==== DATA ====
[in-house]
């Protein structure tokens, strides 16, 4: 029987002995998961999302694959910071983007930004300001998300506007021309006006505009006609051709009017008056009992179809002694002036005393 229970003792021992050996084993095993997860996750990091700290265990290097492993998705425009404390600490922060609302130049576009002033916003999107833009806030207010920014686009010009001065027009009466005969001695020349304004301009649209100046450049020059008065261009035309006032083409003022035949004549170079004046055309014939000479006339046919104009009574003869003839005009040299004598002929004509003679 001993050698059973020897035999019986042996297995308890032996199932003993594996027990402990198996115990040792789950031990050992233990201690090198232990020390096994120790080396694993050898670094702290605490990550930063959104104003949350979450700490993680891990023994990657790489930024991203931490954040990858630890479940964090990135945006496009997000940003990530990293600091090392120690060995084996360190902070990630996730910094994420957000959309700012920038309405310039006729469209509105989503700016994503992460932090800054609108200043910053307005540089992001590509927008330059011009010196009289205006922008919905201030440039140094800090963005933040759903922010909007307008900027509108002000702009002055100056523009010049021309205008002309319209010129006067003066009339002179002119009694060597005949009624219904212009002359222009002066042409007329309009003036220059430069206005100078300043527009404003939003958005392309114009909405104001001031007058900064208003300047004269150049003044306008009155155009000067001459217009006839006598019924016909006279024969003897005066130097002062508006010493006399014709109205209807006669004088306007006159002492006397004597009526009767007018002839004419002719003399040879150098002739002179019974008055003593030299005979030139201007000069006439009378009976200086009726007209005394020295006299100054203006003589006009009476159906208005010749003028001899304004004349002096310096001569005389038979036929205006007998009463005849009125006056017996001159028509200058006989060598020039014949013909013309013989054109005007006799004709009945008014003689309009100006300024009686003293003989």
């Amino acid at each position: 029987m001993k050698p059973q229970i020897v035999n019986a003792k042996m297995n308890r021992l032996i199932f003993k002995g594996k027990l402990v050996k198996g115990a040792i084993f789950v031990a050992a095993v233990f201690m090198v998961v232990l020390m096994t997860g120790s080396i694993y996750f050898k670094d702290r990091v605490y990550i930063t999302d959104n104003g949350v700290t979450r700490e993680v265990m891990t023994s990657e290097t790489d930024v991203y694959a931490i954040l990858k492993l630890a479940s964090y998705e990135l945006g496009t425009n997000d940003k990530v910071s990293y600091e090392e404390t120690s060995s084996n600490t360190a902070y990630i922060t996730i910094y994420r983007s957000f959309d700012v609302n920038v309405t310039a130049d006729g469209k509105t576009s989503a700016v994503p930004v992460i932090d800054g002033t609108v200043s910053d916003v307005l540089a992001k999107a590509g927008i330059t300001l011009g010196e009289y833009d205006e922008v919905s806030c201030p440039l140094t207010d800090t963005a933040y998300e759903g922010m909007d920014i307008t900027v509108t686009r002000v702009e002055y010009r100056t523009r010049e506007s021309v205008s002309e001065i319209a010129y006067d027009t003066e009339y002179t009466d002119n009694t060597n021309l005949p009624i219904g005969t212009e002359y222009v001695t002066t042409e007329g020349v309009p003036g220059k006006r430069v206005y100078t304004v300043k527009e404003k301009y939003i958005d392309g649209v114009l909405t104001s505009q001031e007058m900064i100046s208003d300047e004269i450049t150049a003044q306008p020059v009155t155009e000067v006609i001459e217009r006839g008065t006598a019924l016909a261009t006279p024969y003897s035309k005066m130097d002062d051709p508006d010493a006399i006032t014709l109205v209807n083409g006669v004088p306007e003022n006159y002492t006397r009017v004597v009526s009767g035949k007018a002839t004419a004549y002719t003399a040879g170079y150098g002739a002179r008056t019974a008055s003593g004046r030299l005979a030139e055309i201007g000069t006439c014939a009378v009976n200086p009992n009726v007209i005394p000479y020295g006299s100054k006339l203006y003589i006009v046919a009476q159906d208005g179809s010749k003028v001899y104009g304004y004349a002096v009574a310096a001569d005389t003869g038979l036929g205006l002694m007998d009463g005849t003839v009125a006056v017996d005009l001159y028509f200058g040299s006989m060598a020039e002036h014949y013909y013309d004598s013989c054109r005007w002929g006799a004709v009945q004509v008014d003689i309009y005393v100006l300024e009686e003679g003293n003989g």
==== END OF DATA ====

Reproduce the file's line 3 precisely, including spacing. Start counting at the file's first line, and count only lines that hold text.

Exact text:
């Amino acid at each position: 029987m001993k050698p059973q229970i020897v035999n019986a003792k042996m297995n308890r021992l032996i199932f003993k002995g594996k027990l402990v050996k198996g115990a040792i084993f789950v031990a050992a095993v233990f201690m090198v998961v232990l020390m096994t997860g120790s080396i694993y996750f050898k670094d702290r990091v605490y990550i930063t999302d959104n104003g949350v700290t979450r700490e993680v265990m891990t023994s990657e290097t790489d930024v991203y694959a931490i954040l990858k492993l630890a479940s964090y998705e990135l945006g496009t425009n997000d940003k990530v910071s990293y600091e090392e404390t120690s060995s084996n600490t360190a902070y990630i922060t996730i910094y994420r983007s957000f959309d700012v609302n920038v309405t310039a130049d006729g469209k509105t576009s989503a700016v994503p930004v992460i932090d800054g002033t609108v200043s910053d916003v307005l540089a992001k999107a590509g927008i330059t300001l011009g010196e009289y833009d205006e922008v919905s806030c201030p440039l140094t207010d800090t963005a933040y998300e759903g922010m909007d920014i307008t900027v509108t686009r002000v702009e002055y010009r100056t523009r010049e506007s021309v205008s002309e001065i319209a010129y006067d027009t003066e009339y002179t009466d002119n009694t060597n021309l005949p009624i219904g005969t212009e002359y222009v001695t002066t042409e007329g020349v309009p003036g220059k006006r430069v206005y100078t304004v300043k527009e404003k301009y939003i958005d392309g649209v114009l909405t104001s505009q001031e007058m900064i100046s208003d300047e004269i450049t150049a003044q306008p020059v009155t155009e000067v006609i001459e217009r006839g008065t006598a019924l016909a261009t006279p024969y003897s035309k005066m130097d002062d051709p508006d010493a006399i006032t014709l109205v209807n083409g006669v004088p306007e003022n006159y002492t006397r009017v004597v009526s009767g035949k007018a002839t004419a004549y002719t003399a040879g170079y150098g002739a002179r008056t019974a008055s003593g004046r030299l005979a030139e055309i201007g000069t006439c014939a009378v009976n200086p009992n009726v007209i005394p000479y020295g006299s100054k006339l203006y003589i006009v046919a009476q159906d208005g179809s010749k003028v001899y104009g304004y004349a002096v009574a310096a001569d005389t003869g038979l036929g205006l002694m007998d009463g005849t003839v009125a006056v017996d005009l001159y028509f200058g040299s006989m060598a020039e002036h014949y013909y013309d004598s013989c054109r005007w002929g006799a004709v009945q004509v008014d003689i309009y005393v100006l300024e009686e003679g003293n003989g």